3 Discrimination

3.1 Are employees protected against discrimination? If so, on what grounds is discrimination prohibited?

Employees are protected against discrimination. It is prohibited to discriminate against employees on grounds of ethnicity, race or ethnic origin, national or social background, gender, skin colour, state of health, disability, faith or conviction, age, sexual orientation, family status, membership of unions, financial standing or other personal circumstance.

3.2 What types of discrimination are unlawful and in what circumstances?

See above.

Both direct and indirect discrimination based on any aforementioned personal circumstances are prohibited. Less favourable treatment of employees in connection with pregnancy or parental leave is also deemed to be discrimination. The law puts a special emphasis on the prohibition of sexual harassment and bullying as forms of discrimination. Discrimination is prohibited throughout the employment relationship, even candidates enjoy the same protection against discrimination as employees. Equal treatment must be ensured especially in employment, promotion, training, education, retraining, pay and other receipts from the employment relationship, working hours and cancellation of employment contracts.

3.3 Are there any defences to a discrimination claim?

Differing treatment based on any personal circumstance set forth in question 3.1 shall not constitute discrimination if, owing to the nature of the work or circumstances in which the work is performed, a certain personal circumstance might represent a significant and decisive condition in respect of the work and such a requirement is in proportion to and justified by the legitimate objective.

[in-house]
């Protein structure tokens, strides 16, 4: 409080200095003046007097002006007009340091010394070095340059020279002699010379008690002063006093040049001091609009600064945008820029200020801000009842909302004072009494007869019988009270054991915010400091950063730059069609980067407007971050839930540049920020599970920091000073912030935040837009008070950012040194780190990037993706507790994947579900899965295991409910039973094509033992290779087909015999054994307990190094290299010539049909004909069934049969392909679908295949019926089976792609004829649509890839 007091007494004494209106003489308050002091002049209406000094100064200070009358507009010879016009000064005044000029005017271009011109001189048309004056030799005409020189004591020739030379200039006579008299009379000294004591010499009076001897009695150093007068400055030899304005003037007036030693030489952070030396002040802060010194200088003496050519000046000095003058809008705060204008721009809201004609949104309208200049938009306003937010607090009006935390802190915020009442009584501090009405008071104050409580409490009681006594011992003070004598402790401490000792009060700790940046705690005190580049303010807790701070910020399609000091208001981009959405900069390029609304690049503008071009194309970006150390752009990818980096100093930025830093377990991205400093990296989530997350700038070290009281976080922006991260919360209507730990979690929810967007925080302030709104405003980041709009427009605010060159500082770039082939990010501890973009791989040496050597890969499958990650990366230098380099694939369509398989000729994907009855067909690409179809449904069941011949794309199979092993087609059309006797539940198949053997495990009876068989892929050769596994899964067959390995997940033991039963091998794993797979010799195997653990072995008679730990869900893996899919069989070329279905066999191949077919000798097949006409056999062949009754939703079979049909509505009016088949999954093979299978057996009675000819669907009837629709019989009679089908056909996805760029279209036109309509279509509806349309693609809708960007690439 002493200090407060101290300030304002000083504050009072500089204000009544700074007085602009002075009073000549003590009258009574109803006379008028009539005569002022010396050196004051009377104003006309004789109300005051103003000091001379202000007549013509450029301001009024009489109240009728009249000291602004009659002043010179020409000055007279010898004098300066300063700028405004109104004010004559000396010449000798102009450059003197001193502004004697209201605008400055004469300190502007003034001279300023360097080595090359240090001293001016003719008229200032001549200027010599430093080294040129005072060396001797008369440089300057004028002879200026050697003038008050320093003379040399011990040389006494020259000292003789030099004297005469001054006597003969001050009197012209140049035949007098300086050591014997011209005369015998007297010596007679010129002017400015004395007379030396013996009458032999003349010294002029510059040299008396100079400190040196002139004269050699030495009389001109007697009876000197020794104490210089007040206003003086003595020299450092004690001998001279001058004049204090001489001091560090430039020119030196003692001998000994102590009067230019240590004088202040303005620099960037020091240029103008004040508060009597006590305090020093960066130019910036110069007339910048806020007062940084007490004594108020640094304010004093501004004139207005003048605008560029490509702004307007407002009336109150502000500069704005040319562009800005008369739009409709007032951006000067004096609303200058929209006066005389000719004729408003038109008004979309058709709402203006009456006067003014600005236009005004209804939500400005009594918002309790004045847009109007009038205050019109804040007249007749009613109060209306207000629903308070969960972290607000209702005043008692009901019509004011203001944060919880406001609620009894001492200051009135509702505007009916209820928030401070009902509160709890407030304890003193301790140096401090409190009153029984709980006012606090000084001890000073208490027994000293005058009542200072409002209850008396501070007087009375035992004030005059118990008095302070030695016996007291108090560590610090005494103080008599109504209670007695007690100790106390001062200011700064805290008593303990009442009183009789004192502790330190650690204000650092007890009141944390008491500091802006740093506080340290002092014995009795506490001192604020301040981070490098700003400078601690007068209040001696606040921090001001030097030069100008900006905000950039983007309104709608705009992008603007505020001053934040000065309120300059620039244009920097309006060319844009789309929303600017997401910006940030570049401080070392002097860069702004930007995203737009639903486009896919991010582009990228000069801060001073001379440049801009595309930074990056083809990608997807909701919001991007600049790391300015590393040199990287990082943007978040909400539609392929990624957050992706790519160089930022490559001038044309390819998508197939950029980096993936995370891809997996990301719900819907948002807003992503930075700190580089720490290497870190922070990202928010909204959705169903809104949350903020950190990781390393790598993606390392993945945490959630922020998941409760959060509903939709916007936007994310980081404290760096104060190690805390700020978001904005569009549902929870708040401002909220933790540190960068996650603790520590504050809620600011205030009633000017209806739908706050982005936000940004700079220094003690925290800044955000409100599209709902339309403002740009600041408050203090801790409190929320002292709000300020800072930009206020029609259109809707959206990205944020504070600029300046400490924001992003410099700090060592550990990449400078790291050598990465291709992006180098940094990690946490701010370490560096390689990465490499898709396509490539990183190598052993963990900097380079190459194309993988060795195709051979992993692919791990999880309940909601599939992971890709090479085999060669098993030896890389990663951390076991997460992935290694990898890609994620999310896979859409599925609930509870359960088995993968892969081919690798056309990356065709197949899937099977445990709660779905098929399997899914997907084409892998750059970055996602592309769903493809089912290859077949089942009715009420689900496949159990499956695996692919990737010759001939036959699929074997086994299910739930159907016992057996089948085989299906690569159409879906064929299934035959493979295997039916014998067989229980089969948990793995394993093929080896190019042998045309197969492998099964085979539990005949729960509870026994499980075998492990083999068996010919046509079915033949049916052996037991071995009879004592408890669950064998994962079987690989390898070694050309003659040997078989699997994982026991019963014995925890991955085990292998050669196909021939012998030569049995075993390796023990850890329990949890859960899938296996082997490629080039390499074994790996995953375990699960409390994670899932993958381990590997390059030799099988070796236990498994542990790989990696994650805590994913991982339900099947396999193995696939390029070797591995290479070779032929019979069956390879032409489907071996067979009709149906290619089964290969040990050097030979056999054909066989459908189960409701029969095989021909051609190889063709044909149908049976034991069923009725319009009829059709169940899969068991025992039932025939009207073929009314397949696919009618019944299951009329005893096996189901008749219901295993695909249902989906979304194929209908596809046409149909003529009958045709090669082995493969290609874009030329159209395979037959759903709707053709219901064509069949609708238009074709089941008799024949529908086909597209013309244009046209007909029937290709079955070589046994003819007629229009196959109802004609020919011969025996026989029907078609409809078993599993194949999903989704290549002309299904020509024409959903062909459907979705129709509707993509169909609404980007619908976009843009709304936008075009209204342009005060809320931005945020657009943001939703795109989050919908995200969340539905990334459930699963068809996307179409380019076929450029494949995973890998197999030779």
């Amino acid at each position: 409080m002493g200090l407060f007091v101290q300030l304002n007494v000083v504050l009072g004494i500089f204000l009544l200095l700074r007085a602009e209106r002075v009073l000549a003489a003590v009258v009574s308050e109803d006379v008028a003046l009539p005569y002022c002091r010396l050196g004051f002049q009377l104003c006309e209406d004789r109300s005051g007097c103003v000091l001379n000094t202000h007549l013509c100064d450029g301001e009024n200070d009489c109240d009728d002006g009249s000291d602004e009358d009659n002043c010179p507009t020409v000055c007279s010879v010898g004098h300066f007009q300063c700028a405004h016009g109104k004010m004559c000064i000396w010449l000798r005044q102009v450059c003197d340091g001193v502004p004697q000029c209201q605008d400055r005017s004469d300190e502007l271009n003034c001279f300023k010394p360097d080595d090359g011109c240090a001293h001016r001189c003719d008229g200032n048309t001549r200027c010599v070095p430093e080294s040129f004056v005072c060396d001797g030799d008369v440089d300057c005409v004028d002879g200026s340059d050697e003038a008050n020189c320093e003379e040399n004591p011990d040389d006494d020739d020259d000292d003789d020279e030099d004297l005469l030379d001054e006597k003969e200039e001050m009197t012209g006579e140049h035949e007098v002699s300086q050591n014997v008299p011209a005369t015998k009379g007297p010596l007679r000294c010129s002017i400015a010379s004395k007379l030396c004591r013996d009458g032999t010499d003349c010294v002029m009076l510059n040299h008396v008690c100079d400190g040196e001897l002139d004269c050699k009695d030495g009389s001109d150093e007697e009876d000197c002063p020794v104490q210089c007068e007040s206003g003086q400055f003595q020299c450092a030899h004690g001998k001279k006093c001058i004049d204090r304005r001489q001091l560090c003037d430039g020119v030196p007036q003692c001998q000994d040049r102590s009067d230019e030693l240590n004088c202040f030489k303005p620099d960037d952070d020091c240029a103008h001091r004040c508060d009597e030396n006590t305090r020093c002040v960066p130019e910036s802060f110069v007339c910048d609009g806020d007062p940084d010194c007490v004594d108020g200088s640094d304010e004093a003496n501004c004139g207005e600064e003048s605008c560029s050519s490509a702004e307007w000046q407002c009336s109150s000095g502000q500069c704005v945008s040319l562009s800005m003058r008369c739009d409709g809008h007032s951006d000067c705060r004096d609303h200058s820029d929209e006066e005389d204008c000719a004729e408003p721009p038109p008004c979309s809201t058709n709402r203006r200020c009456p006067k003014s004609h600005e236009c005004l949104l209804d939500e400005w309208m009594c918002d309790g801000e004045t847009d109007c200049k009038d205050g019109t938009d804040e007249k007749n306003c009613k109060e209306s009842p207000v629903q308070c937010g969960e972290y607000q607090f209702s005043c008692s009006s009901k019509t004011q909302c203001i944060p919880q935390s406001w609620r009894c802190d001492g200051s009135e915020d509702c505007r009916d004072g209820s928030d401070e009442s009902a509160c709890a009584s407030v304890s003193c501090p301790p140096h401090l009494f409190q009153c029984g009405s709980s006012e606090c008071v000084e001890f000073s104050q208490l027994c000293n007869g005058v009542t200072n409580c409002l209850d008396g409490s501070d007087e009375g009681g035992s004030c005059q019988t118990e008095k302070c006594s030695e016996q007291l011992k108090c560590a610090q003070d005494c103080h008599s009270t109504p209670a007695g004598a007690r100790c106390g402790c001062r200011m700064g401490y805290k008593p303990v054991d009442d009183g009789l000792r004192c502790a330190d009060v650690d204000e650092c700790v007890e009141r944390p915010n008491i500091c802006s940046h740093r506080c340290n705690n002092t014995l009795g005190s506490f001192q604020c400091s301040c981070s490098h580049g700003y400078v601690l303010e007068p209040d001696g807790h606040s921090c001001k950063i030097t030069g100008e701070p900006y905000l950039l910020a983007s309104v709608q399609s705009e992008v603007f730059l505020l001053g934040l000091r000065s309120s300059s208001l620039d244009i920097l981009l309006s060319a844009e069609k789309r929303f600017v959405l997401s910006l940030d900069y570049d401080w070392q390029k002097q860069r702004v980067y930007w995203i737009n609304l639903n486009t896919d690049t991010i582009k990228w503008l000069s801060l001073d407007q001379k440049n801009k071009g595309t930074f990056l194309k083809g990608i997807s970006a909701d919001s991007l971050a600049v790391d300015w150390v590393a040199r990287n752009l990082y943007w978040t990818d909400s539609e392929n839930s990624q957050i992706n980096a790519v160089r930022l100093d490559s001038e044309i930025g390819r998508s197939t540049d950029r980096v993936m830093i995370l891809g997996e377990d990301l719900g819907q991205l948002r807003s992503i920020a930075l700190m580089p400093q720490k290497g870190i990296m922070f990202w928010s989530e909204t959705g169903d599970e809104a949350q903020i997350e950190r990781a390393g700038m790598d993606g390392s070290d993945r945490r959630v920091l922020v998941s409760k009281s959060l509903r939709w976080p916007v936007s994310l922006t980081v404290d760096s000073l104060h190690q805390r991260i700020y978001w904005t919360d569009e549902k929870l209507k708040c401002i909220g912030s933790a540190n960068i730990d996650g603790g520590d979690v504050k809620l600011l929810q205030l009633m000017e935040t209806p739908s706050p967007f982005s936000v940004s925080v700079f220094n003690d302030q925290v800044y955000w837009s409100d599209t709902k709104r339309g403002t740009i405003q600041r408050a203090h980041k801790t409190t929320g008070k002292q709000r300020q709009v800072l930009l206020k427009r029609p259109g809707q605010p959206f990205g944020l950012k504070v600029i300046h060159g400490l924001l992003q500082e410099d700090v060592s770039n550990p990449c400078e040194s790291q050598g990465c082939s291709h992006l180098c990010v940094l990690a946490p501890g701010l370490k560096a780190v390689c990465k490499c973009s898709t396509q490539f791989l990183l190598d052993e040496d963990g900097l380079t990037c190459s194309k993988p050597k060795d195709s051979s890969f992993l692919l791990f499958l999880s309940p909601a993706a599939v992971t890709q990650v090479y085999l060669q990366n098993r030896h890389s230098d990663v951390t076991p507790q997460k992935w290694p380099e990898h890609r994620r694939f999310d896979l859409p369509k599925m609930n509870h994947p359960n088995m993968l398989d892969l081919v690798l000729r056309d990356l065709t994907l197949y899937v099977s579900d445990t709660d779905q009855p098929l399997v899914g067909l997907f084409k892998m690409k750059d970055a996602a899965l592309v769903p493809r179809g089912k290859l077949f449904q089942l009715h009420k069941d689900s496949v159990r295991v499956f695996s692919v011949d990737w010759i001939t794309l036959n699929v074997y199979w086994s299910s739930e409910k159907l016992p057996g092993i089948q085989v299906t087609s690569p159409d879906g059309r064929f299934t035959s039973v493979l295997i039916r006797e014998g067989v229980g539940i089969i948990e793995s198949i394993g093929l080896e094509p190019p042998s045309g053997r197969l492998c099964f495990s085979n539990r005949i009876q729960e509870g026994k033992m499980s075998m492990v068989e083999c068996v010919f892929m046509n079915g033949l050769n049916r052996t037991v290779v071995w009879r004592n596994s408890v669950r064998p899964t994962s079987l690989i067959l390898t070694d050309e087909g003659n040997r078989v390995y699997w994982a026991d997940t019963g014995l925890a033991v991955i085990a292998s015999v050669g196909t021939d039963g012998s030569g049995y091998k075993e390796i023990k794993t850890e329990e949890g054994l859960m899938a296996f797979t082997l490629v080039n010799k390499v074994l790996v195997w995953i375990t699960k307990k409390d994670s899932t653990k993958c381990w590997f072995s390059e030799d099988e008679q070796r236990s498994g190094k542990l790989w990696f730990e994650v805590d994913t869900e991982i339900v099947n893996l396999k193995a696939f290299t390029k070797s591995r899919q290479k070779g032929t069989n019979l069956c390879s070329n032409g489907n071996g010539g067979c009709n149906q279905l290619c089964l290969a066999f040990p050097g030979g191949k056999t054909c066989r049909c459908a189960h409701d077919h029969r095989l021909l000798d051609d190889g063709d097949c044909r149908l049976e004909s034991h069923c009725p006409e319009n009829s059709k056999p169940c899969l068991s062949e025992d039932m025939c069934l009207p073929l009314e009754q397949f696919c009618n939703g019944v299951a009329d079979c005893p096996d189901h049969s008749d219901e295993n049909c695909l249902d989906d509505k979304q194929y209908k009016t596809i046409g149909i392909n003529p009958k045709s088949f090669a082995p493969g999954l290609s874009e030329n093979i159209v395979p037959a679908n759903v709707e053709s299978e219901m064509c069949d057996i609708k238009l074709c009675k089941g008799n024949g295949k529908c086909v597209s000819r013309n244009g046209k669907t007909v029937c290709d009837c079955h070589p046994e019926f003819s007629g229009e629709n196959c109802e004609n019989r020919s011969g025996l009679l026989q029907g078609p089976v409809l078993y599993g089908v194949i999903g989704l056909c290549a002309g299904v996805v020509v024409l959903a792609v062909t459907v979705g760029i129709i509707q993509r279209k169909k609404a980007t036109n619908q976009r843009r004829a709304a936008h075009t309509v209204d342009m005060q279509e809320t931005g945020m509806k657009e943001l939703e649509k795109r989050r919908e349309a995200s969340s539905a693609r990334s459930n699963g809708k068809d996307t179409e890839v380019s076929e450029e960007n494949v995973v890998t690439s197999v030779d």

3.4 How do employees enforce their discrimination rights?

Can employers settle claims before or after they are initiated?

Should any employee think that the employer has violated any of his rights arising from their employment relationship, i.e. that he/she has been discriminated against, he/she shall have the right to request in writing that the employer abolishes the violation. Should the employer not abolish the violation within eight working days upon the receipt of the employee’s written request, the employee may seek judicial protection before the competent labour court within 30 days from the expiry of the time limit stipulated for the abolishment of the violation by the employer. The claims can be settled before they are initiated and any time during the court procedure. Regardless of the settlement, the Labour Inspector may further investigate a claim against an employer’s liability for discrimination.

3.5 What remedies are available to employees in successful discrimination claims?

At an employee’s request, a court can order an employer to take back any discriminatory measure. The employees can also demand and be awarded a financial compensation for discrimination. Discrimination claims are not very common in our country; however, recently a number of claims regarding sexual harassment and mobbing has increased.

3.6 Do “atypical” workers (such as those working part-time, on a fixed-term contract or as a temporary agency worker) have any additional protection?

Atypical workers have no additional/special protection. Part-time employees must give their written consent to overtime hours in their employment contracts, otherwise the employer cannot demand any overtime work from such employees.

SOURCE: Employment & Labour Law 2012, ICLG

Authors: Miha Mušič, Vladka Plohl